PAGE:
Have you ever clicked on a product’s ad on Google or social media? Or on the button at the bottom of a promotional email from your favorite clothing brand?

These clicks typically lead you to a specially crafted web page, aka a landing page that’s designed to make you pull out your wallet and say “gimme!”

In this guide, you’ll learn the complete what, why, and how of landing pages, along with some crucial components to consider when designing a landing page and the metrics to track their performance.

Let’s dive in!

What is a landing page?

In the marketing realm, a landing page is a standalone web page created specifically to convert visitors into leads (or even customers).

It’s the page where visitors land after they click on a link in a newsletter, or ads from Google, YouTube, Facebook, Instagram, and other platforms.

Unlike other pages on your website that usually encourage visitors to stick around and explore, landing pages are designed with a singular focus, known as a call to action (CTA), meant to convert them into leads.

As an inbound marketer, you typically use a landing page to offer a free resource (such as an eBook, a newsletter, an online course, a free product trial, etc.) in exchange for the visitors’ key contact information, such as name and email address. This is captured using a short lead-capture form and a CTA button on the page.

You could use a landing page for various other purposes, too, such as inviting people to a conference or selling them a subscription. But at its core, a landing page facilitates some type of desirable opt-in process and lead generation.

Why do you need a landing page?

You may wonder why you would create a special page just for people to fill out a form and give them a free resource. Can’t you just use your home page or contact page for this?

Well, you can, but it won’t nearly be as effective in achieving results when compared to using a well-designed landing page. Below are three good reasons why you need a landing page.

Proactively generate leads

By creating a landing page for a specific traffic stream, such as from a social media ad campaign that's promoting the free trial of a newly launched product, you’re taking a proactive approach to your lead generation process.

As the landing page targets only the people interested in this product, using careful demographics analysis and segmentation, you’ll likely convert a higher percentage of your website visitors into leads whom you can then nurture into customers.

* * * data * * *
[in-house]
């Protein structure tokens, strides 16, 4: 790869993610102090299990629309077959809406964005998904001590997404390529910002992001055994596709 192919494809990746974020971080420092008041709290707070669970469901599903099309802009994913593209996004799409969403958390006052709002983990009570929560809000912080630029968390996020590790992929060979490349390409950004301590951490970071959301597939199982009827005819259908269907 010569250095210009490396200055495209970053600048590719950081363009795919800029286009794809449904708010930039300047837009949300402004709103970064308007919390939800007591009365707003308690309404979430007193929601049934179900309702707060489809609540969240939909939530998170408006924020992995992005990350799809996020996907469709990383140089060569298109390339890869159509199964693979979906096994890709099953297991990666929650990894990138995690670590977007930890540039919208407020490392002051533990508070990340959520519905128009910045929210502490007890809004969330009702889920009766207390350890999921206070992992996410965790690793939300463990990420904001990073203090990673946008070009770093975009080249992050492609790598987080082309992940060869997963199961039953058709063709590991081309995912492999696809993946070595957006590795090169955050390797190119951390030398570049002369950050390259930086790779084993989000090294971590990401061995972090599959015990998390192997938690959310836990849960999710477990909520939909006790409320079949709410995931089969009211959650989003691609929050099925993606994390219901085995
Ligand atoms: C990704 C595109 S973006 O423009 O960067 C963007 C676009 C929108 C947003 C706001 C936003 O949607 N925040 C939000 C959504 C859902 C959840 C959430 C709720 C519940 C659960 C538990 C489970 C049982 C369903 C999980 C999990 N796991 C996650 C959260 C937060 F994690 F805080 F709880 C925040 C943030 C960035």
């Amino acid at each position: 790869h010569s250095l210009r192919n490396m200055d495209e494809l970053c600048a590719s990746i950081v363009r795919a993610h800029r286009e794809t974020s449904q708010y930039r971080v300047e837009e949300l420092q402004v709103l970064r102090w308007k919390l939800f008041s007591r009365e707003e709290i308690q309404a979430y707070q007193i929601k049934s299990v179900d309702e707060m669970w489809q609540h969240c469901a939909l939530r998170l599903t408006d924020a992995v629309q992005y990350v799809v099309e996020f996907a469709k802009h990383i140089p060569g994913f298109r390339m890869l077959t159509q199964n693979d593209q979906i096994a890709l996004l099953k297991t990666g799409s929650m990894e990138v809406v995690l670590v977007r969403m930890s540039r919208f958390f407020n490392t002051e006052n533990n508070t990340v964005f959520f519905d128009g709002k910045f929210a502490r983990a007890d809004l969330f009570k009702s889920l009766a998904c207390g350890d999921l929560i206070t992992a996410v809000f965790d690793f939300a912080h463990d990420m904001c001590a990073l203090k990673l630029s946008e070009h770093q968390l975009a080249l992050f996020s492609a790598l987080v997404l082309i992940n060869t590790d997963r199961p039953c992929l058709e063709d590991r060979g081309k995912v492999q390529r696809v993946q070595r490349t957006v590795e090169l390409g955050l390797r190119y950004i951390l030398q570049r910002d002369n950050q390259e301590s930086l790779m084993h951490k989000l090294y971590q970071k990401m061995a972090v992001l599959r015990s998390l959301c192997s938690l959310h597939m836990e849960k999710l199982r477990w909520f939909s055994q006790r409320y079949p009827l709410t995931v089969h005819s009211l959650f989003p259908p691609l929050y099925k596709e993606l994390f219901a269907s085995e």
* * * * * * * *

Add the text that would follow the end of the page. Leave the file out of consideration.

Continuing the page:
Build trust with your prospect

Landing pages also help create a strong first impression on your visitors. An eye-tracking study cited by Conversion XL shows that it takes just 2.6 seconds for a user’s eyes to land on the part of your site that most influences their first impression.

The better the first impression, the longer your visitors will stick around and be more likely to check out what you have to offer. With a carefully crafted copy and high-resolution images, a well-designed landing page helps form a solid first impression, building trust with your prospect.

Moreover, a landing page is a perfect place to display social proof in the form of customer testimonials, case studies, success statistics, product reviews, trust badges, industry awards, influencer shoutouts, and what have you.

image2 1

Source: Valpak

Ultimately, before they convert, people want to know what you’re offering is authentic. By including social proof on your landing page, you're validating your offer without being “salesy.”

Build a clear pathway for conversion

An ideal landing page eliminates distractions by removing site navigation, links, and any alternate options, so you get your visitor’s undivided attention. The page only consists of a short and easy-to-fill form with a CTA button.

This builds a clear pathway for conversion from campaign to CTA.

Put simply, the sole focus of landing pages on converting visitors into leads makes them your best bet for boosting the conversion rates of your marketing or ad campaigns while lowering the cost per lead acquisition.

Furthermore, this separation from other pages on your website enables you to monitor analytics easily and track KPIs, while also making reporting and split testing (discussed later) a much simpler task.

Best practices for your landing page

With so many great drag-and-drop page builders (such as Unbounce) available today, creating a landing page may not look like a tall order. You don’t have to write a line of code to build something professional in a matter of hours.

And while it certainly isn’t a herculean task, it makes sense to pay heed to some battle-tested best practices proven to boost conversion rates. Let’s go.

Craft a smart, customer-centric headline

The headline is the first and most critical element on your landing page. Make it bold, clear, concise, and benefit-driven. Your headline must be able to capture the visitor’s attention and make them want to dive into the offer right away.

You can safely assume that at least seven out of every ten people visiting your landing page will bounce. To minimize this number, here are a few reliable ways to craft an attention-grabbing, customer-centric headline:

  • Ask an intriguing question in your headline
  • Make a testimonial from an authority figure part of your headline
  • Use exact success statistics
  • Express negative or positive emotions
  • Create a sense of urgency or FOMO

Source: Unbounce

Use relevant images

The images on your landing page, especially the hero image, is one the first elements visitors would see, and since humans process visuals far quicker than text, the right image sets the tone for their entire experience.

The key is to use relevant images and design graphics that your target audience can instantly relate to. So, take some time to answer the following questions:

  • What does my persona look like?
  • How old are they?
  • How do they dress?
  • What are they interested in?

Your answers to these questions would establish what image you’re going to place front and center on your landing page. If you want your image to sway your audience, it needs to represent them somehow.

Incorporate a clear CTA